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Difference between reference and pointers.

1329 Views 6 Replies 5 Participants Last post by  Syed Fawad
I tried to search the web but I am kinda having difficulty in finding some "basic" difference between these two in layman terms.


int A;
int *pA;
pA = &A;


int A;
int &rA = A;

So what?

A is the name of the address of 2 bytes reserved in memory for integer type.
pA is the pointer which contains the address of A.
So what would rA be?
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Passing by reference doesn't pass a copy of the variable, it passes a reference to the variable. As you clearly realized this means that changing the value in the called function will result in it being changed in the caller's variable space. In your example this would print 3..

References are "safe" pointers. They must always refer to either a valid object or explicitely nothing (the exception to this exists in a language that allows or requires explicit deallocation of memory, in which case what a reference refers to may become invalid. In such a case it's more correct to say that a reference can only be explicitely bound to something that exists at the time or to nothing at all, such as null in Java). In C you can use pointers as references but that requires pointer notation to dereference them. This can get pretty ugly, but occasionally it's nice to be very aware of exactly what layers of abstraction you're jumping through.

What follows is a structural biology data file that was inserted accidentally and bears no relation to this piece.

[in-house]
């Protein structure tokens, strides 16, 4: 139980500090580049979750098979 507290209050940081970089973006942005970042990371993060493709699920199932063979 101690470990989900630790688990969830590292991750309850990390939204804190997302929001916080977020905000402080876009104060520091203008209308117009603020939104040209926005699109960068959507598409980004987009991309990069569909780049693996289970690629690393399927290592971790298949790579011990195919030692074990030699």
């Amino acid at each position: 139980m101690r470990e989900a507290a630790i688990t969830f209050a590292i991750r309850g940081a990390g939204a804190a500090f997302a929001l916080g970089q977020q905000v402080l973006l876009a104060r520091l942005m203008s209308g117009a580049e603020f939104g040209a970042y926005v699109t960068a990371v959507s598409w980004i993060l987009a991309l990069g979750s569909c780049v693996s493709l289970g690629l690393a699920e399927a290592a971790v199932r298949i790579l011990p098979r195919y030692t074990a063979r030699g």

Pointers in C can point to any numeric memory location in the program's address space. You can't directly set it this way (without a cast), so even pointer arithmetic should retain alignment, but just the same there's no mechanism in C to stop you from incrementing a pointer into a region where no such object exists.

Pointers aren't necessary in just about any application that's sufficiently abstracted from the machine and OS kernel, and in those cases where they are you possibly have to coerce the language to allow for it (casting in C/C++). References make certain optimizations and garbage colllection troublesome but pointers make these just about impossible.

In general, references > pointers

- Exo
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